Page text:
Canon or Nikon are both, but if you have a couple of thousand to spend, buy the new DSLR cameras that can take HD video 1920 x 1280p and pictures; it's worth the money. An all in one that does HD pics and vids is the deal.



posted on Dec, 24 2010 @ 03:54 AM
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Originally posted by kinda kurious
OK, here is my .02¢

I have been into photography my entire life primarily using conventional film Nikon SLR's. I was a relatively early adopter of digital and my first Digital was a Canon point and shoot (a whopping 3 mega-pixels) When it came time to upgrade I was sold on the convenience of a fixed lens Digital and was tired of carrying around a bag with lenses.

While other serious photographers may disagree, I went with and can highly recommend the Canon SX30. It has a big honking Zoom lens and achieves wide angle equivalent to 35mm.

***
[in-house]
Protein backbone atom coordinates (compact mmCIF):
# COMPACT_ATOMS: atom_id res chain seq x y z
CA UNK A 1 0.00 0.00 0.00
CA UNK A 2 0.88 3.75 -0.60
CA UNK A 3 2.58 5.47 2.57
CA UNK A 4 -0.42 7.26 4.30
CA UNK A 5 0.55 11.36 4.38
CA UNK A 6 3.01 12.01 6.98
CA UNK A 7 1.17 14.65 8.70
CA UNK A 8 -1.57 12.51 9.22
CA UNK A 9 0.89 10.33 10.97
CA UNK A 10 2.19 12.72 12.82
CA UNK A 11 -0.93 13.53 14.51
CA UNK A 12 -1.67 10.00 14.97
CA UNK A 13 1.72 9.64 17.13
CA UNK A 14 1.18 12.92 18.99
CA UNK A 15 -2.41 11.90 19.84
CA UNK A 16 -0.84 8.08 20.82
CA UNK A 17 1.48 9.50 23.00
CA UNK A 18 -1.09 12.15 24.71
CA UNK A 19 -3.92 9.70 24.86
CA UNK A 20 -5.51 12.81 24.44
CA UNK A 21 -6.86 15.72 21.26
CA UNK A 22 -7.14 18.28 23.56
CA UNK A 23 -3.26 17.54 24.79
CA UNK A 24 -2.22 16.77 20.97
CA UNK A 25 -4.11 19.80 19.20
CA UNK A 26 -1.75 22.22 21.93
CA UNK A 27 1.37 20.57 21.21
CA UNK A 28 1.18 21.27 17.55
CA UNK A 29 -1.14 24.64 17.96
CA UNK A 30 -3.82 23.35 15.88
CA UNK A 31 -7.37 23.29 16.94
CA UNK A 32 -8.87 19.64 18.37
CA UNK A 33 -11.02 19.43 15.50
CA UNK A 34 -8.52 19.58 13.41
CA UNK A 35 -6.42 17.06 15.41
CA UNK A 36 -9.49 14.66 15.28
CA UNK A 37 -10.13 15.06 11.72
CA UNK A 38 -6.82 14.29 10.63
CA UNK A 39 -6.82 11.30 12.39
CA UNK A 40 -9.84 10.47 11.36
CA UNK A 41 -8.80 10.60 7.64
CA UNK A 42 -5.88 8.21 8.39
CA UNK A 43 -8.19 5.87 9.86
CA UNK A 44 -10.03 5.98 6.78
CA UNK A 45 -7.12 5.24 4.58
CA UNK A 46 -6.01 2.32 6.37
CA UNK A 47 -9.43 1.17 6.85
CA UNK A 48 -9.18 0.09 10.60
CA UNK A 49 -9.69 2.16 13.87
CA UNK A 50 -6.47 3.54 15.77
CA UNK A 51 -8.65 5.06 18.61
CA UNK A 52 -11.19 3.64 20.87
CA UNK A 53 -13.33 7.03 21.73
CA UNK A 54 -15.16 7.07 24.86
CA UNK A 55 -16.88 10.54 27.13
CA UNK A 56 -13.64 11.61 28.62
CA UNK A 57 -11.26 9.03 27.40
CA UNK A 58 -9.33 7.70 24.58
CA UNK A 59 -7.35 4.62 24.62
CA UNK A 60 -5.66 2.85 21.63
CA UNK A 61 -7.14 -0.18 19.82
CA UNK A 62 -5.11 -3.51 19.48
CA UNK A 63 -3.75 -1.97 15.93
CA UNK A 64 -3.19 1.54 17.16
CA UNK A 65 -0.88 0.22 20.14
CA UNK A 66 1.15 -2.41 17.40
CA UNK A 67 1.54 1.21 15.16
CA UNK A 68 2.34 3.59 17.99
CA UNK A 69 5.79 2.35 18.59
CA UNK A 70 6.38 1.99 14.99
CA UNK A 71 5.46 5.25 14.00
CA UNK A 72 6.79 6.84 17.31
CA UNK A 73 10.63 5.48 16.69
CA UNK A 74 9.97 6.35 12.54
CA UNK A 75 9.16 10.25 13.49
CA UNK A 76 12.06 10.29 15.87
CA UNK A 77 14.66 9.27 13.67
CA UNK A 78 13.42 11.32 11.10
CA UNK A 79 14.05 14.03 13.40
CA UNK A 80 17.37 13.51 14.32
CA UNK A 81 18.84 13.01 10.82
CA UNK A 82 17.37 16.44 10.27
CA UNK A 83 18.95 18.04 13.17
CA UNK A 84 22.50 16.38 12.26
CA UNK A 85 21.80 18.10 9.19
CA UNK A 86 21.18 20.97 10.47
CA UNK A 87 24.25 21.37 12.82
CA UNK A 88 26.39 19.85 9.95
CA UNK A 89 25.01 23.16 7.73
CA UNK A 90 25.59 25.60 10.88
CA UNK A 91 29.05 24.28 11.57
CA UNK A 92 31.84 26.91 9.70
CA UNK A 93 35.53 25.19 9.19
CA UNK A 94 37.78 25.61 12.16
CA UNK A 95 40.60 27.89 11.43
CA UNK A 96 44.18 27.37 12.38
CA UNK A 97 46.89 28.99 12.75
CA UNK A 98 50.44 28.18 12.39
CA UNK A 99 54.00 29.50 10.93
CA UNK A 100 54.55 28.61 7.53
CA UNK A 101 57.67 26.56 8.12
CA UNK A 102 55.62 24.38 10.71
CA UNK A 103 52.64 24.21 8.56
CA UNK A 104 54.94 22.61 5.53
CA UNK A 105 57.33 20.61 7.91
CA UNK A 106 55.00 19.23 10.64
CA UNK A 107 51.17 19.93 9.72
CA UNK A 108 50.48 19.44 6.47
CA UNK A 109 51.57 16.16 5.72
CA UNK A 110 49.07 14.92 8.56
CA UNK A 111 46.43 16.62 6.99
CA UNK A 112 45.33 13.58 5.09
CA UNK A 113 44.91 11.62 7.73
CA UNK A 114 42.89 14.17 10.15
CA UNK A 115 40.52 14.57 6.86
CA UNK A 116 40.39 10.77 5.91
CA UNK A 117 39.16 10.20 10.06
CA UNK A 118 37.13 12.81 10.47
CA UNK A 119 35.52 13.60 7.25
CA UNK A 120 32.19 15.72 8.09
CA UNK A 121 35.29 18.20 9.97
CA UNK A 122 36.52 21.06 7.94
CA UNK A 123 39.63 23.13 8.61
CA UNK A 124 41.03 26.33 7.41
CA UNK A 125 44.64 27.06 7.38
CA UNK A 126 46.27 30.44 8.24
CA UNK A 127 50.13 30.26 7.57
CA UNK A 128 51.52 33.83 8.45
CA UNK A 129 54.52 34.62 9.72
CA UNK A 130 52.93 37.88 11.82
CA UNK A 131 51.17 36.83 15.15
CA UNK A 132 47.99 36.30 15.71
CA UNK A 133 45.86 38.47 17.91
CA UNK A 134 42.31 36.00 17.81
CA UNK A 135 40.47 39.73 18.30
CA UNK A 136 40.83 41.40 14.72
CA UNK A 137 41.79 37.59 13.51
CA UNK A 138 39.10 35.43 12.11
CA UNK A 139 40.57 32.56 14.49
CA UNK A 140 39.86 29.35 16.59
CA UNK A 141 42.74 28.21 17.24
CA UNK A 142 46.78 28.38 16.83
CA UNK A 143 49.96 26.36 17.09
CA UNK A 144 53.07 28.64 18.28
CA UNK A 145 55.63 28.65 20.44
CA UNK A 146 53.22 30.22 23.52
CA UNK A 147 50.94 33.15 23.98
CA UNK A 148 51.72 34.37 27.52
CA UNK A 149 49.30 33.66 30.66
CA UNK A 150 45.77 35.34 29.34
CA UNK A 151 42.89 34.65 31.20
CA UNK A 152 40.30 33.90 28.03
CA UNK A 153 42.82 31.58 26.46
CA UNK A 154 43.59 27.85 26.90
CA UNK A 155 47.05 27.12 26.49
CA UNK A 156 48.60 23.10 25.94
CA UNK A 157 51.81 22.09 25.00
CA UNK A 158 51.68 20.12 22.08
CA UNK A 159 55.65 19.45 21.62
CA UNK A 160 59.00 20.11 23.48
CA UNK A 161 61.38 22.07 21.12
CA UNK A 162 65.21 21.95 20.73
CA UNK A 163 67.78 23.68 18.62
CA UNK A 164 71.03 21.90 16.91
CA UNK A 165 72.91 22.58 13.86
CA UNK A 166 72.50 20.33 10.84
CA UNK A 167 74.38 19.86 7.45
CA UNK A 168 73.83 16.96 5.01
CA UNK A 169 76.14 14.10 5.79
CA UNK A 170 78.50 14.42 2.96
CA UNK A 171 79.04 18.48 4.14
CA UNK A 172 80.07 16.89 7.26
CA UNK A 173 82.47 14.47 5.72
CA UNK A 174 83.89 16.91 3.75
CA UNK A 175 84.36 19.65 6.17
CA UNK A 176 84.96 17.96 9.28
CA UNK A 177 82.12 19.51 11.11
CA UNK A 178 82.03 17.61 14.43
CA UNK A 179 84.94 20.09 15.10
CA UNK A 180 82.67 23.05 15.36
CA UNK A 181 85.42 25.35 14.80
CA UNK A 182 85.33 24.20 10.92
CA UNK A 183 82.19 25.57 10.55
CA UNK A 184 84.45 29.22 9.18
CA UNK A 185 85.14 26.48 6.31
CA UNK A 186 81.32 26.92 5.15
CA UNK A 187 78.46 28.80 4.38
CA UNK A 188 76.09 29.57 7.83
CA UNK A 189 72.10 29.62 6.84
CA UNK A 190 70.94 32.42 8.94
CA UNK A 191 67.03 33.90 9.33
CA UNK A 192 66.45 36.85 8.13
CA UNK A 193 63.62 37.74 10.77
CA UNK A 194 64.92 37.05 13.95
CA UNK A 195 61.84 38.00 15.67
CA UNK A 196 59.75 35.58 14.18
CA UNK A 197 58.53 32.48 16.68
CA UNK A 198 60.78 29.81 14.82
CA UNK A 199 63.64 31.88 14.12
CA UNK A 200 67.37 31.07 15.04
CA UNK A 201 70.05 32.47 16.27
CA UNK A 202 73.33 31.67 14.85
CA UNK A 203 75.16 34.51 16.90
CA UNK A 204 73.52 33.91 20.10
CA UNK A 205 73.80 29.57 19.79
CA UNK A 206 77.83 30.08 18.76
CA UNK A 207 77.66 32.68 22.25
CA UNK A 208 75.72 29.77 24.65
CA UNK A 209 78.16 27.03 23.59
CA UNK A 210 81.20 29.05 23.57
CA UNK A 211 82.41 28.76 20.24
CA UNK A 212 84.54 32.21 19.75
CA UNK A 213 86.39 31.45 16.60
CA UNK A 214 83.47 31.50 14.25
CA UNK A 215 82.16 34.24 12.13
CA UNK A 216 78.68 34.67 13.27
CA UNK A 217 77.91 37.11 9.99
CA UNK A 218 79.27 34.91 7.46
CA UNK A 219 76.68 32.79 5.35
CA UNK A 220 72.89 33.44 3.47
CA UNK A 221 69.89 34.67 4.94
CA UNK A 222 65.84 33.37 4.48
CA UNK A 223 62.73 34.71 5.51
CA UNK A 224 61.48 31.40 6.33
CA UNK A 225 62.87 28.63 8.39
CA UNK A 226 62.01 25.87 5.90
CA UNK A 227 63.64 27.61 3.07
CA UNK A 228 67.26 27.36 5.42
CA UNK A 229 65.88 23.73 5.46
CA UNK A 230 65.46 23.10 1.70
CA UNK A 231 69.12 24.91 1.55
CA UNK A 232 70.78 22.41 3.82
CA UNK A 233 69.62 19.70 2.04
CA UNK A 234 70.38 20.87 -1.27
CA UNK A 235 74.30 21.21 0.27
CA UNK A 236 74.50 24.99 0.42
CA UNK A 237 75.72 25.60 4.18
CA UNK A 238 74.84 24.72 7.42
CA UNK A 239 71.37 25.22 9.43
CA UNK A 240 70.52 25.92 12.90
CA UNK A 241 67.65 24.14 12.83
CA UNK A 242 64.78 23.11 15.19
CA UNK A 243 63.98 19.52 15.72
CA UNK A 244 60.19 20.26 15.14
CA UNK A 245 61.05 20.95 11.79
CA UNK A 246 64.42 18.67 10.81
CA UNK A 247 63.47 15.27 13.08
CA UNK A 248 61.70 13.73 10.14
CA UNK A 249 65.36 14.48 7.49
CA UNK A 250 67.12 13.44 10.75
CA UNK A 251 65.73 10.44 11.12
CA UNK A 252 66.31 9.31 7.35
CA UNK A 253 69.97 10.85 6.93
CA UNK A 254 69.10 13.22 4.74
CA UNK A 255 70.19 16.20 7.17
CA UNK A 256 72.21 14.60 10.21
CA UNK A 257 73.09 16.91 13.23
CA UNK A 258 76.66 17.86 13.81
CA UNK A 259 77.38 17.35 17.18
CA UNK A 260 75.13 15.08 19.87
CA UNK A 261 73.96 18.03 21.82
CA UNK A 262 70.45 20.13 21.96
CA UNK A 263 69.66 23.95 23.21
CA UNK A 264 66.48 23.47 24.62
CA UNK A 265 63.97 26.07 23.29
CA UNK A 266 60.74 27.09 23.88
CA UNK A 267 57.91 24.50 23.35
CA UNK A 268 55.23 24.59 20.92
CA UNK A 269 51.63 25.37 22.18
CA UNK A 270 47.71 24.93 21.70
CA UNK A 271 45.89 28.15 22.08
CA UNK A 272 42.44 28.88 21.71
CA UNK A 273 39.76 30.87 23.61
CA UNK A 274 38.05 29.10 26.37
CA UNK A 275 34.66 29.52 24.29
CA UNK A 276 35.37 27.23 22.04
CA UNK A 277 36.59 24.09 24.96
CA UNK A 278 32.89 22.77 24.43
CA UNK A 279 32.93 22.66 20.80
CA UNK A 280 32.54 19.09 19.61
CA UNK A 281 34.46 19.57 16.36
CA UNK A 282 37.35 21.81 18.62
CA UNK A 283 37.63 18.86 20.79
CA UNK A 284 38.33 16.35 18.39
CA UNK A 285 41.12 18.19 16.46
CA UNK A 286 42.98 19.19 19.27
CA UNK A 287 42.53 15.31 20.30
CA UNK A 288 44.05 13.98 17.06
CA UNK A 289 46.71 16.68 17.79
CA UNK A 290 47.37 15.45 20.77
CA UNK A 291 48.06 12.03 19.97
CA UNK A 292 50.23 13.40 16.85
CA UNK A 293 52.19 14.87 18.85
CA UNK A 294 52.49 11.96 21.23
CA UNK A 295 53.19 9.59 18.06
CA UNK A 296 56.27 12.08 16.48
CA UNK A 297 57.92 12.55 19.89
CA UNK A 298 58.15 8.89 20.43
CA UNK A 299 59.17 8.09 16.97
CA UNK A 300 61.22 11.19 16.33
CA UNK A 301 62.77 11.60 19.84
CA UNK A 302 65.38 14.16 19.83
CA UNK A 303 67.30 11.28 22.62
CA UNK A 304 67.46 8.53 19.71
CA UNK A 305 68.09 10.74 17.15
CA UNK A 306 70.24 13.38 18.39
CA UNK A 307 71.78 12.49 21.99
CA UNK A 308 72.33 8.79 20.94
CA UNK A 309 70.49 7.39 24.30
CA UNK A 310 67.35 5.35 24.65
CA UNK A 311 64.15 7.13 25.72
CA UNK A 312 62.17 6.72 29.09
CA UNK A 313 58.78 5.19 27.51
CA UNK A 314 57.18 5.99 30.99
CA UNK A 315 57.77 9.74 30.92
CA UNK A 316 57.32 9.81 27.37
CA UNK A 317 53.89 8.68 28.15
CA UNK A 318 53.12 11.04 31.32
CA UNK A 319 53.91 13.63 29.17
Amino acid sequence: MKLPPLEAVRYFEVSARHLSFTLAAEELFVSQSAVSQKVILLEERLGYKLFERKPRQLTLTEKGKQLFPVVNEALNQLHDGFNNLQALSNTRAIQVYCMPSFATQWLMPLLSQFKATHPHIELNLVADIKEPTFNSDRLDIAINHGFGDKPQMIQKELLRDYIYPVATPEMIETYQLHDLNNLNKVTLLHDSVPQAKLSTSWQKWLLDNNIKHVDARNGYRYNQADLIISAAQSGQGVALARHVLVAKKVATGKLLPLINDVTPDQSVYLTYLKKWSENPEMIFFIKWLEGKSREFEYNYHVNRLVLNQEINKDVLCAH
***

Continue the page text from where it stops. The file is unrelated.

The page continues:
It does, in fact, allow for manual focus using a rotary wheel on back of camera as opposed turning a concentric lens barrel ring. (That may be a deal breaker for you.) From a cost standpoint, it runs about $500.00 which is cheaper than just the body you are considering before lenses.

Info here:

www.usa.canon.com...

Demo here:

www.infosyncworld.com...

I love this camera and the swing out LCD 2.7" is awesome for high angle shooting over fences and low angle shooting of pets etc. Great Macro function. Auto modes are great for 90% of what I do.

Hope that helps.
edit on 23-12-2010 by kinda kurious because: typos

edit on 23-12-2010 by kinda kurious because: typos2

Nice source. Thanks for your efforts. I'll check them too.



posted on Dec, 24 2010 @ 09:53 AM
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reply to post by kimkim3074